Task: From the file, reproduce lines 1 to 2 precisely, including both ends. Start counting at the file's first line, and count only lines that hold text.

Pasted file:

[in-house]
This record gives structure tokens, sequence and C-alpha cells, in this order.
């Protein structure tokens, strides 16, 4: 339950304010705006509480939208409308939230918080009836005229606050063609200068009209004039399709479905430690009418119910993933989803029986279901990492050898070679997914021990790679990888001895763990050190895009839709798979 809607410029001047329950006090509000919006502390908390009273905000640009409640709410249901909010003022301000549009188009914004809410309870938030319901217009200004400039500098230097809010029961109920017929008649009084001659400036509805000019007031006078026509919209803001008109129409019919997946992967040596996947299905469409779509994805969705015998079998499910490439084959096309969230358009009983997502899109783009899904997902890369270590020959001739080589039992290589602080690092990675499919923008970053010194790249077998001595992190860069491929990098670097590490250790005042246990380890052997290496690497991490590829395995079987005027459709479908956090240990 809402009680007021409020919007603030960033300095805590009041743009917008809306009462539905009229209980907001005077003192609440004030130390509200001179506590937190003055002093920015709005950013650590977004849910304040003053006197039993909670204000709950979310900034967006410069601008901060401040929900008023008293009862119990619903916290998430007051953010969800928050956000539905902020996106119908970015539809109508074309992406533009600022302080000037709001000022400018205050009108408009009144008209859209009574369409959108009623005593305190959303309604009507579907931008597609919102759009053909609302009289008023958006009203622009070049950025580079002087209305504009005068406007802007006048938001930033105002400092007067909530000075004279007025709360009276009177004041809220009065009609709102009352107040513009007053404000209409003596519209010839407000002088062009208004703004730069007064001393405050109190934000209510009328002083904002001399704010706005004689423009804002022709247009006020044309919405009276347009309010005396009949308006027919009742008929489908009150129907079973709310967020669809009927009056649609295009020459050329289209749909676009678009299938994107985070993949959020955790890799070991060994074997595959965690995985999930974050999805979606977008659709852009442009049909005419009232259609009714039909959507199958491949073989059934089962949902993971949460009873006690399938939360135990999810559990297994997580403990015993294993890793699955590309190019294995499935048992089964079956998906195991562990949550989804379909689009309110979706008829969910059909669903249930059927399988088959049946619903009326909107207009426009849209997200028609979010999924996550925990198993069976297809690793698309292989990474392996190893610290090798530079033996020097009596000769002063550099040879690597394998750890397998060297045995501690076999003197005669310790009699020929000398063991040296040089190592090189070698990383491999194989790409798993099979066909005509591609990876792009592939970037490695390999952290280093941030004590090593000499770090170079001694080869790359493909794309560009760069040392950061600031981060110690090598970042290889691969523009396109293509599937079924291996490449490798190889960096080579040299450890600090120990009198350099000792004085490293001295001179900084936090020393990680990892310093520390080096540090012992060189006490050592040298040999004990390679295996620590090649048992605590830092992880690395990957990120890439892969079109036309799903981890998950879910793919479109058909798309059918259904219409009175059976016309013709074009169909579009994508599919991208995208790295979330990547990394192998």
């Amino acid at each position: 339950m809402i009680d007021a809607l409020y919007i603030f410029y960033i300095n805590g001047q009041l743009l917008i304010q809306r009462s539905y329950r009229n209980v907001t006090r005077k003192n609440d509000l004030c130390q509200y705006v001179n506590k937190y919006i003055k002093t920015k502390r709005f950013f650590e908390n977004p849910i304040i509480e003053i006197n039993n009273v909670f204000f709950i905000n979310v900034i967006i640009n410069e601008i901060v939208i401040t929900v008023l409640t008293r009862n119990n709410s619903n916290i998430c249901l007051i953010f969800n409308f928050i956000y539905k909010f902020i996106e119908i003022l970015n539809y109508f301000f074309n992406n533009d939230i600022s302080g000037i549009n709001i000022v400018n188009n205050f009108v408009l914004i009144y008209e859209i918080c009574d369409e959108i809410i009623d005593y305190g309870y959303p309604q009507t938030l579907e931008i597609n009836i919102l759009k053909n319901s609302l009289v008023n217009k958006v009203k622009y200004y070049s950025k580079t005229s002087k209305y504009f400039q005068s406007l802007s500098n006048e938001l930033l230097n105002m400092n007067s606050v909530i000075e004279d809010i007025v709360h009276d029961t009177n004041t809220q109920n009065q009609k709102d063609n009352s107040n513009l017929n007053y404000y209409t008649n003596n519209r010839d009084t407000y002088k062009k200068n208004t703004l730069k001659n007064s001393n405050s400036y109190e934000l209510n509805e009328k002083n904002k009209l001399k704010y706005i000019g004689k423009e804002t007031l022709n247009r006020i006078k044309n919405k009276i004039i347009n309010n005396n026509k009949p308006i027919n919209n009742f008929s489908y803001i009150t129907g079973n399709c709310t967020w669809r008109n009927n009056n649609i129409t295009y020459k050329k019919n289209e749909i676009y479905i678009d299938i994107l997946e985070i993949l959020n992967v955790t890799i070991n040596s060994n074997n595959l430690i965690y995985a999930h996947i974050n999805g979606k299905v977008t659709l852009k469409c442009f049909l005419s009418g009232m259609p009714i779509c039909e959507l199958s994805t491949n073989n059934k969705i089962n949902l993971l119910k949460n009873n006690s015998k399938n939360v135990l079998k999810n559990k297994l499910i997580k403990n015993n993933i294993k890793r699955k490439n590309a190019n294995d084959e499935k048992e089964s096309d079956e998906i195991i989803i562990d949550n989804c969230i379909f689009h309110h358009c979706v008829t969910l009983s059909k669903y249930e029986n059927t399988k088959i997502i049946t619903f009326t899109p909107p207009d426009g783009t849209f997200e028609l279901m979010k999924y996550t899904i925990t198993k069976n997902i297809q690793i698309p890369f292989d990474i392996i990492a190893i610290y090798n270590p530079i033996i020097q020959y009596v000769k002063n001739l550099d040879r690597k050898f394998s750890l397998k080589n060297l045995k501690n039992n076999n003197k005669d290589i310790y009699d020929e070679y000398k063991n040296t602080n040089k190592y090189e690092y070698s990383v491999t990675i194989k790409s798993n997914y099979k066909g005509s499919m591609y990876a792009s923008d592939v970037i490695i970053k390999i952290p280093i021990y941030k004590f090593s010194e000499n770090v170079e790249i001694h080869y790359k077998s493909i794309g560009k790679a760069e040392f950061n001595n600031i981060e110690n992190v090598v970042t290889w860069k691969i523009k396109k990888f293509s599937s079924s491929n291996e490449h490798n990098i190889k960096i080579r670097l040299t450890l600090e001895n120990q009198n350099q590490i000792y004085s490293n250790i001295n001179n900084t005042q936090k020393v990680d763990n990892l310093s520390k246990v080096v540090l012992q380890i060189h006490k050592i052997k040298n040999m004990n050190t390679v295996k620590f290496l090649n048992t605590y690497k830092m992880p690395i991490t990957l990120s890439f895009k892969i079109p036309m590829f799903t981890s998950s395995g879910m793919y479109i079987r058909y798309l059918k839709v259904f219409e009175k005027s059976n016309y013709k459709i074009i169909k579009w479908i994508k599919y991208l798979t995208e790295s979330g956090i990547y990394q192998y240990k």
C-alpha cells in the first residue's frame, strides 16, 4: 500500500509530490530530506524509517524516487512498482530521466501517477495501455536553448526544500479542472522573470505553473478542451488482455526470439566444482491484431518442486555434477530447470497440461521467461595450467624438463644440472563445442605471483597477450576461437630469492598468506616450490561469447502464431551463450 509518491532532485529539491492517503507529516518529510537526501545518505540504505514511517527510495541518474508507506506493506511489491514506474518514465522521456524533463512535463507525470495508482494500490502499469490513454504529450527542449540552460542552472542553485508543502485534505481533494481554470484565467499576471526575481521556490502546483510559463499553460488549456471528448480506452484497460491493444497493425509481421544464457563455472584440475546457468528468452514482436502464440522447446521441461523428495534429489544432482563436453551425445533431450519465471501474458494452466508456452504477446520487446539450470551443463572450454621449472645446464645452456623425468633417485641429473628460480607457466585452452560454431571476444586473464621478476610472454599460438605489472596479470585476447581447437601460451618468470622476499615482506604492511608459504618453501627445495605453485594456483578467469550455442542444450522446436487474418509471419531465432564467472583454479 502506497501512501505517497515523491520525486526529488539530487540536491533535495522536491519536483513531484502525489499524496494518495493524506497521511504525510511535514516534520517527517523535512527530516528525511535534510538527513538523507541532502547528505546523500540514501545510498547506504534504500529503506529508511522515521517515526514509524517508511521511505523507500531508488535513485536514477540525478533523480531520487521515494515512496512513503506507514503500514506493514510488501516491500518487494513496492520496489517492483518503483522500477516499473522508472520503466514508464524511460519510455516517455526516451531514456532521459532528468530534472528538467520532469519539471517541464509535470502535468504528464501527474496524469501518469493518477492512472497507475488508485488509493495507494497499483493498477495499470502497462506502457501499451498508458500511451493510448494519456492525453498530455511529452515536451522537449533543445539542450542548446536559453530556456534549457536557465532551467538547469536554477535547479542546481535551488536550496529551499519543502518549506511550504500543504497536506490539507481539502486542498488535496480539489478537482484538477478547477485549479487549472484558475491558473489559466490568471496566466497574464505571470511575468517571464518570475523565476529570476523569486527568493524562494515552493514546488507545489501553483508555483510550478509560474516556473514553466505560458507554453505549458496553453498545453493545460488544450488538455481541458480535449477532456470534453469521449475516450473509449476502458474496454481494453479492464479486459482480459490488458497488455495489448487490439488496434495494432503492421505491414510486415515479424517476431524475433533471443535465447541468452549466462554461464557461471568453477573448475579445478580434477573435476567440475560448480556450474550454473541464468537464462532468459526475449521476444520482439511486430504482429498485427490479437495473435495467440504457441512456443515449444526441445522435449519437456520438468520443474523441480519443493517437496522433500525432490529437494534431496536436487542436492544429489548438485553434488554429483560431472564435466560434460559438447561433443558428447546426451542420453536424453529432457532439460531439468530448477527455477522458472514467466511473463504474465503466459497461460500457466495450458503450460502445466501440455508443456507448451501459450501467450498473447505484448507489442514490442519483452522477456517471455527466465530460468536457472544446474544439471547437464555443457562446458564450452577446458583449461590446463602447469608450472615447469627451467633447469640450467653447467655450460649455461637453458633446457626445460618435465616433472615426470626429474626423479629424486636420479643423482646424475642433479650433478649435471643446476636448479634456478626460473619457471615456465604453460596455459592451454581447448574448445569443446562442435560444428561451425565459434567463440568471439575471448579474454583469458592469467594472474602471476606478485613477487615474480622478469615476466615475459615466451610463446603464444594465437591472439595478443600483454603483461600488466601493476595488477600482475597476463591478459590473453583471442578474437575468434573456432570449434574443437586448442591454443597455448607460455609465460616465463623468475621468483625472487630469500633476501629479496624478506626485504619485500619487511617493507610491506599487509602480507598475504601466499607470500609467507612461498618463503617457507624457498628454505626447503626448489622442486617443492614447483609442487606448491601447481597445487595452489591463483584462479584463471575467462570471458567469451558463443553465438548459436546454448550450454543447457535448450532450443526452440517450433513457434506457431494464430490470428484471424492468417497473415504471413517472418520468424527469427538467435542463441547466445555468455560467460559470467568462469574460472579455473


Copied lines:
[in-house]
This record gives structure tokens, sequence and C-alpha cells, in this order.